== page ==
Prevent Suicide Among Troops and Veterans: Commit to combating suicide and improving mental health care for veterans through continued implementation of the SAV Act and commitment to actions such as recruiting MH professionals to VA, improvement to mental health care access, continued improvements to the Veterans Crisis Line and expansion of peer support programs. Veteran suicide remains a national crisis, with an estimated 20 veterans dying each day from suicide. The passage of the Clay Hunt Suicide Prevention for American Veterans (SAV) Act of 2015, spearheaded by IAVA, was a landmark, bipartisan effort that showed America its politicians can work together, and that veterans issues are everyone’s issues, but there is still much work to be done.
Defend the New GI Bill: Commit to defending the promises made to this nation’s veterans by not harvesting established benefits, like the post-9/11 GI Bill, as a piggybank to fund other government programs. Further, commit to ensure that those who have dutifully served receive the benefits promised to them, including National Guardsmen and Reservists.
For more information on IAVA’s detailed recommendations for the President-elect, his appointees and all elected officials, see our Policy Agenda.
IAVA is the leading voice of Iraq and Afghanistan veterans in Washington and communities nationwide. Led by veterans, our non-partisan advocacy work ensures that Iraq and Afghanistan veterans and their families are supported, protected and never forgotten. Since 2004, IAVA has been a juggernaut in Washington, creating and driving the national conversation on issues ranging from Traumatic Brain Injury (TBI) to women veteran issues to veteran unemployment. IAVA’s dedicated staff in Washington, D.C. leads this work, advocating on behalf of our members daily. We also train our member veterans to be powerful advocates for their local community.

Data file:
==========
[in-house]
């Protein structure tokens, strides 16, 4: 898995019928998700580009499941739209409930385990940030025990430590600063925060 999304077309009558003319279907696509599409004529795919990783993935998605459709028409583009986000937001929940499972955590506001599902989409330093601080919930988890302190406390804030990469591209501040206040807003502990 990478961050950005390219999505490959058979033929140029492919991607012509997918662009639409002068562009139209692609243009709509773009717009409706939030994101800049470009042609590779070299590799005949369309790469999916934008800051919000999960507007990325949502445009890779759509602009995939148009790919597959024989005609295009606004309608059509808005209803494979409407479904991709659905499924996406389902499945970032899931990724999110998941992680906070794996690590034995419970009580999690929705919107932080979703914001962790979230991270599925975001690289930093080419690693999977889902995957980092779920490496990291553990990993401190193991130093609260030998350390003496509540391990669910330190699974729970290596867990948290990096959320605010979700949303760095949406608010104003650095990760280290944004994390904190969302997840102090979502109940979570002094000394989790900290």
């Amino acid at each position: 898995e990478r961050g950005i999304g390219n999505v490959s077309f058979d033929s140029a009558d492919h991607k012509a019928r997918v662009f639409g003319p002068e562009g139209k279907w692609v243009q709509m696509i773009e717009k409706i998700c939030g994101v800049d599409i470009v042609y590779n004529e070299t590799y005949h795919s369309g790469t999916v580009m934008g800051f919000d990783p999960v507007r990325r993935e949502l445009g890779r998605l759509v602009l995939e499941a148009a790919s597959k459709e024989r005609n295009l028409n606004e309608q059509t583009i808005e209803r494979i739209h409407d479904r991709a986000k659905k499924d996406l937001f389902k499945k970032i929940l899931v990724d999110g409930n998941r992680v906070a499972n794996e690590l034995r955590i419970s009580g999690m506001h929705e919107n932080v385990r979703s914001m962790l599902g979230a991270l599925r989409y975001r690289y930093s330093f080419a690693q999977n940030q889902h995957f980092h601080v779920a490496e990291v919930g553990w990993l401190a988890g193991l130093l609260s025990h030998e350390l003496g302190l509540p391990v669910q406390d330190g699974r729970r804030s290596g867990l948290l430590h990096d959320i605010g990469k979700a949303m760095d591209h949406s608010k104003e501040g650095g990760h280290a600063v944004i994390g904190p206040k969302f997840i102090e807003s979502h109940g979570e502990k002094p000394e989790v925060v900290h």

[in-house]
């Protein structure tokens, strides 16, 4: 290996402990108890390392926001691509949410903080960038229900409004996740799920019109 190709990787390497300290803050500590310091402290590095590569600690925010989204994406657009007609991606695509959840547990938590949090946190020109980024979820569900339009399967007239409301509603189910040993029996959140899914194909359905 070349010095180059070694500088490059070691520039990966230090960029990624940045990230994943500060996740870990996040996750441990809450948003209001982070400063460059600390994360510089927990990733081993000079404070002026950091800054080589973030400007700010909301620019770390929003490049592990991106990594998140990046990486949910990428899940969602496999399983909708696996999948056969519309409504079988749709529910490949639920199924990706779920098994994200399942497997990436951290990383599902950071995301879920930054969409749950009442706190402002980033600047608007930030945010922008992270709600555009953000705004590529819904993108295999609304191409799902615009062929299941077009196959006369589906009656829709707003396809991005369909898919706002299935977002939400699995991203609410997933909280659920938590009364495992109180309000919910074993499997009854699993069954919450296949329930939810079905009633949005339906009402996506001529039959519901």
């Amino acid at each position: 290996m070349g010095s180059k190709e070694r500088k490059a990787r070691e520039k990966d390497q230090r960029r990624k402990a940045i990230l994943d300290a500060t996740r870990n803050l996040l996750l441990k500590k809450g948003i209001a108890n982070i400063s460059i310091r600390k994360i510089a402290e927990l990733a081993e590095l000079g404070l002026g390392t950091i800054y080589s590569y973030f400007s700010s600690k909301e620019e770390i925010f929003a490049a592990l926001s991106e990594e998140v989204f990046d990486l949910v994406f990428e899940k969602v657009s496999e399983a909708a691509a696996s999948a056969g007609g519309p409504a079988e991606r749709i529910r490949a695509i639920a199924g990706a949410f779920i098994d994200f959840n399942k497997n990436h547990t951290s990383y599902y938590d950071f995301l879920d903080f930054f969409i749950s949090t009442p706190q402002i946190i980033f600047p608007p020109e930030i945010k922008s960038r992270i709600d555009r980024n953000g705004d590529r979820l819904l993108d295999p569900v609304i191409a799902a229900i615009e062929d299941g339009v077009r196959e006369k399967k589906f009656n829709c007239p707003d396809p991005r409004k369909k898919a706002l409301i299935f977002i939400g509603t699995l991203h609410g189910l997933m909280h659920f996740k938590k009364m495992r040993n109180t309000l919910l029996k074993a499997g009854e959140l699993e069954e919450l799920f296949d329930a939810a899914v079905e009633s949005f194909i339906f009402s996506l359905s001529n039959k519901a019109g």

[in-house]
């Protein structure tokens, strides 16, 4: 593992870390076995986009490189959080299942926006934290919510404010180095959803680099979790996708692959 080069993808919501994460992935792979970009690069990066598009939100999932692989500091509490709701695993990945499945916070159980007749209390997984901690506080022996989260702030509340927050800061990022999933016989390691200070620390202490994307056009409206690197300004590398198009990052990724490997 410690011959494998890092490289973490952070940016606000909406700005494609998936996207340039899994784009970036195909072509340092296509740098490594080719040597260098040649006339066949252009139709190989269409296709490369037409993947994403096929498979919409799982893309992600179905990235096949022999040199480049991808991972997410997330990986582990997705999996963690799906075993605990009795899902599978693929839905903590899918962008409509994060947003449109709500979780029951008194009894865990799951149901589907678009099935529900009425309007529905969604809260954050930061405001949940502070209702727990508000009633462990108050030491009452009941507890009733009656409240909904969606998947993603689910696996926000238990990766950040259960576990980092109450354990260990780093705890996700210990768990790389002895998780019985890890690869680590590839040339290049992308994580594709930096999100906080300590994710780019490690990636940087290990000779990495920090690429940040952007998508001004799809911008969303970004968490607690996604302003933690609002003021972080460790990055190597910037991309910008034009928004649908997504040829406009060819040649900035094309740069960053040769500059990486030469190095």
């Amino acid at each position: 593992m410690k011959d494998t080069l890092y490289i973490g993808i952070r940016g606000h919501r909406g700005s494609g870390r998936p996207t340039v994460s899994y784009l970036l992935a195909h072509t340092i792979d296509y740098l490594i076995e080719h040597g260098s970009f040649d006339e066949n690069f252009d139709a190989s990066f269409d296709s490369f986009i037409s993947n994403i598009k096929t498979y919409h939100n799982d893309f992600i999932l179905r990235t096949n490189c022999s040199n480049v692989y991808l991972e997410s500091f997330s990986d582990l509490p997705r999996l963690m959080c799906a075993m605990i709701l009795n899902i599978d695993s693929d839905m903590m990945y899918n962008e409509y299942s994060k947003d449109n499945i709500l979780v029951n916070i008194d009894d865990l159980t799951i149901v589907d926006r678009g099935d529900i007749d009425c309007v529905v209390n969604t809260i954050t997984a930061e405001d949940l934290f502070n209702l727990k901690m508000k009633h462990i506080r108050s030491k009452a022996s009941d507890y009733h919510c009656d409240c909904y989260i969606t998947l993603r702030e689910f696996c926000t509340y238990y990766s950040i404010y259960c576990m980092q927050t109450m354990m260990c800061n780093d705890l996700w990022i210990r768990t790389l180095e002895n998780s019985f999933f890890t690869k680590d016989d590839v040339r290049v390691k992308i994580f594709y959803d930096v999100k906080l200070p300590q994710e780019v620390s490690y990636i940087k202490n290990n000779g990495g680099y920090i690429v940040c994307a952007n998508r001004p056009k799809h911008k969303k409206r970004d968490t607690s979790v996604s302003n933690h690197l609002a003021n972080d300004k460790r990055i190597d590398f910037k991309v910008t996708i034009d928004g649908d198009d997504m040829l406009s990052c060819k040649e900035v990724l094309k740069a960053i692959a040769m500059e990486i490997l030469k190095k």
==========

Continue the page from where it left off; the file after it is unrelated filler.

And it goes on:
IAVA is focused on results and has delivered historic impacts. Every year since 2007, in an increasingly gridlocked political environment and with an extremely limited operating budget, IAVA has passed at least one major piece of groundbreaking legislation for our community ranging from the Post-9/11 GI Bill (2008), to the VOW to Hire Heroes Act (2011), to The Clay Hunt Suicide Prevention for American Veterans (SAV) Act (2015).
See IAVA’s Advocacy Program Digital Hub for the full list of victories and to learn more about how you can help.
Note to media: Email email@example.com or call 212-982-9699 to speak with IAVA leadership.
Iraq and Afghanistan Veterans of America (www.IAVA.org) is the leading post-9/11 veteran empowerment organization (VEO) with the most diverse and rapidly growing membership in America. As a non-profit founded in 2004, IAVA’s mission is to connect, unite and empower post-9/11 veterans. Celebrating its 15th anniversary, IAVA has connected more than 1.2 million veterans with resources and community, and provided more than 8,000 veterans with personalized support from IAVA’s Master’s level social workers.